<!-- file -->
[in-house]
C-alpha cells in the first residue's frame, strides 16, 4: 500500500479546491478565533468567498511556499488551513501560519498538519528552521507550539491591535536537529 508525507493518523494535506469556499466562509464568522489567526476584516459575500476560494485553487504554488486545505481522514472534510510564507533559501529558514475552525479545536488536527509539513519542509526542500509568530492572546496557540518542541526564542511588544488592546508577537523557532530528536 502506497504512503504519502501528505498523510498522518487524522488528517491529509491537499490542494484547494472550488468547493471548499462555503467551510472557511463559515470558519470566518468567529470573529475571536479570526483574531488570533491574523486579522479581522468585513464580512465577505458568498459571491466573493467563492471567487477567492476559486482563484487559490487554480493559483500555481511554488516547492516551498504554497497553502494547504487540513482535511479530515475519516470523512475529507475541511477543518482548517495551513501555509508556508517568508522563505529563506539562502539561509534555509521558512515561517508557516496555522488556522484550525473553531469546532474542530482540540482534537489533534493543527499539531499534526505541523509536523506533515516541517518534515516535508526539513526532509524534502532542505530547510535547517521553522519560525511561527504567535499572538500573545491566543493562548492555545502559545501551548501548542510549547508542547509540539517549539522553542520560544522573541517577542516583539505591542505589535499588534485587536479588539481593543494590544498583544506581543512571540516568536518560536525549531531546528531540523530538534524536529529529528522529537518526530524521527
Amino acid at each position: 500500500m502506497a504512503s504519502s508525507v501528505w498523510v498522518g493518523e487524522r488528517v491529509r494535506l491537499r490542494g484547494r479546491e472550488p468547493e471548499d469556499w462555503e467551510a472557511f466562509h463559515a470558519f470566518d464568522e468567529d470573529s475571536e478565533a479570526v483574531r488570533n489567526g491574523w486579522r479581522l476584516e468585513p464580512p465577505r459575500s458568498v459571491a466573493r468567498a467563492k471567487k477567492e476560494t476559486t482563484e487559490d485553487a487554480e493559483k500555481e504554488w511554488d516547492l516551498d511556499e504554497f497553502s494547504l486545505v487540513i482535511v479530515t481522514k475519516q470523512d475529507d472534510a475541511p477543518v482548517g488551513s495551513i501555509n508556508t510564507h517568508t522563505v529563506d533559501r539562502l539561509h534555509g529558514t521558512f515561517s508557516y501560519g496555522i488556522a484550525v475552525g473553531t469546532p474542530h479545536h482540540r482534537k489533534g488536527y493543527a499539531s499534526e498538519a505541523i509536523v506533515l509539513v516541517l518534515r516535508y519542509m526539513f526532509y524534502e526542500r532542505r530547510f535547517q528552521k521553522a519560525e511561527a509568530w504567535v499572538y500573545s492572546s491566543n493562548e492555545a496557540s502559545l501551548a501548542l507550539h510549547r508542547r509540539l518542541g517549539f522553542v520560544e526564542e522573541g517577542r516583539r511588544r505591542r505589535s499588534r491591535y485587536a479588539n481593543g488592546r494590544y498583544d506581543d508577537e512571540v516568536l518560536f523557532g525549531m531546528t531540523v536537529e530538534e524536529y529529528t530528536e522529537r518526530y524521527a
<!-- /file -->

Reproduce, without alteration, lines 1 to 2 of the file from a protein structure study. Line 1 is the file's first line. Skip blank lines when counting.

[in-house]
C-alpha cells in the first residue's frame, strides 16, 4: 500500500479546491478565533468567498511556499488551513501560519498538519528552521507550539491591535536537529 508525507493518523494535506469556499466562509464568522489567526476584516459575500476560494485553487504554488486545505481522514472534510510564507533559501529558514475552525479545536488536527509539513519542509526542500509568530492572546496557540518542541526564542511588544488592546508577537523557532530528536 502506497504512503504519502501528505498523510498522518487524522488528517491529509491537499490542494484547494472550488468547493471548499462555503467551510472557511463559515470558519470566518468567529470573529475571536479570526483574531488570533491574523486579522479581522468585513464580512465577505458568498459571491466573493467563492471567487477567492476559486482563484487559490487554480493559483500555481511554488516547492516551498504554497497553502494547504487540513482535511479530515475519516470523512475529507475541511477543518482548517495551513501555509508556508517568508522563505529563506539562502539561509534555509521558512515561517508557516496555522488556522484550525473553531469546532474542530482540540482534537489533534493543527499539531499534526505541523509536523506533515516541517518534515516535508526539513526532509524534502532542505530547510535547517521553522519560525511561527504567535499572538500573545491566543493562548492555545502559545501551548501548542510549547508542547509540539517549539522553542520560544522573541517577542516583539505591542505589535499588534485587536479588539481593543494590544498583544506581543512571540516568536518560536525549531531546528531540523530538534524536529529529528522529537518526530524521527